Are we ready to make the next big conceptual leap in the way we think about supply chains? In fact, should we be even thinking about supply chains at all any more?
There are those that prefer to think in terms of demand chains. They argue that the term supply chain puts the emphasis on pushing goods along the chain, when it should be on pulling goods through the chain in response to demand.
But, increasingly we are being asked to worry less about supply and demand and focus more on value. And rather than thinking in terms of a chain, we are should think more in terms of a network or web.
The development of the value web concept is examined in a recent report, “Business eco-systems come of age”, published by Deloitte University Press.
In the section on “Supply chains and value webs” Eamonn Kelly & Kelly Marchese argue that “many ‘supply chains’ appear to be evolving into ‘value webs’, which span and connect whole eco-systems of suppliers and collaborators.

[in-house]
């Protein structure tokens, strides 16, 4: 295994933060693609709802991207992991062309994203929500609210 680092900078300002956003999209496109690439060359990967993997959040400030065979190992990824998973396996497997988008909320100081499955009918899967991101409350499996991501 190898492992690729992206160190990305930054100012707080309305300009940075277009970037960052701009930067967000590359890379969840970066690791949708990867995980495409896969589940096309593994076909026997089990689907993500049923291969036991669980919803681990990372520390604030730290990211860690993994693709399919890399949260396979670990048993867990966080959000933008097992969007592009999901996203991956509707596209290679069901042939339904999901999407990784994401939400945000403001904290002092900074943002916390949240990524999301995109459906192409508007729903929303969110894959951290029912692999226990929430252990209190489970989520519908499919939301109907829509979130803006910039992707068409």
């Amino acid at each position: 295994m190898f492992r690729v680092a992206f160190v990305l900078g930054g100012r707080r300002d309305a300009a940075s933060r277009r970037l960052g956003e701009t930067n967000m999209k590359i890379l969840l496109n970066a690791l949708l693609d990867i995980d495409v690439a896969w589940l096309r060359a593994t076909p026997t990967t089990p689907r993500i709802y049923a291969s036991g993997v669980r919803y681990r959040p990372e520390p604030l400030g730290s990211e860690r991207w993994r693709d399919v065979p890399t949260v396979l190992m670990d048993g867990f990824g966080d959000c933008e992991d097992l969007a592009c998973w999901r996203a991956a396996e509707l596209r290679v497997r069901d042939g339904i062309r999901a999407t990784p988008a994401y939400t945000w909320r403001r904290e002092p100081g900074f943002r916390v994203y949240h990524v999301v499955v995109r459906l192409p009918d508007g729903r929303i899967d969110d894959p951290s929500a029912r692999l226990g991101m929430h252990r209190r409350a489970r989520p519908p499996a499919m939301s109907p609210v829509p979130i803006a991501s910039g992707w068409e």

“Properly activated, these value webs can be more effective on multiple dimensions — reducing costs, improving service levels, mitigating risks of disruption, and delivering feedback-fuelled learning and innovation.”
That’s all very good, but the challenge of achieving it is significant. Kelly & Marchese argue that value webs are characterised by complex, connected, and inter-dependent relationships, where knowledge flows, learning, and collaboration are almost as important as more familiar product flows, controls, and coordination.
But with every challenge comes opportunity, and Kelly & Marchese are quick to point out that supply chain professionals that embrace the value web opportunities can enhance their status as strategic leaders.
The corollary to that, of course, is that failure to respond to these changes risks being left behind in an increasingly competitive market.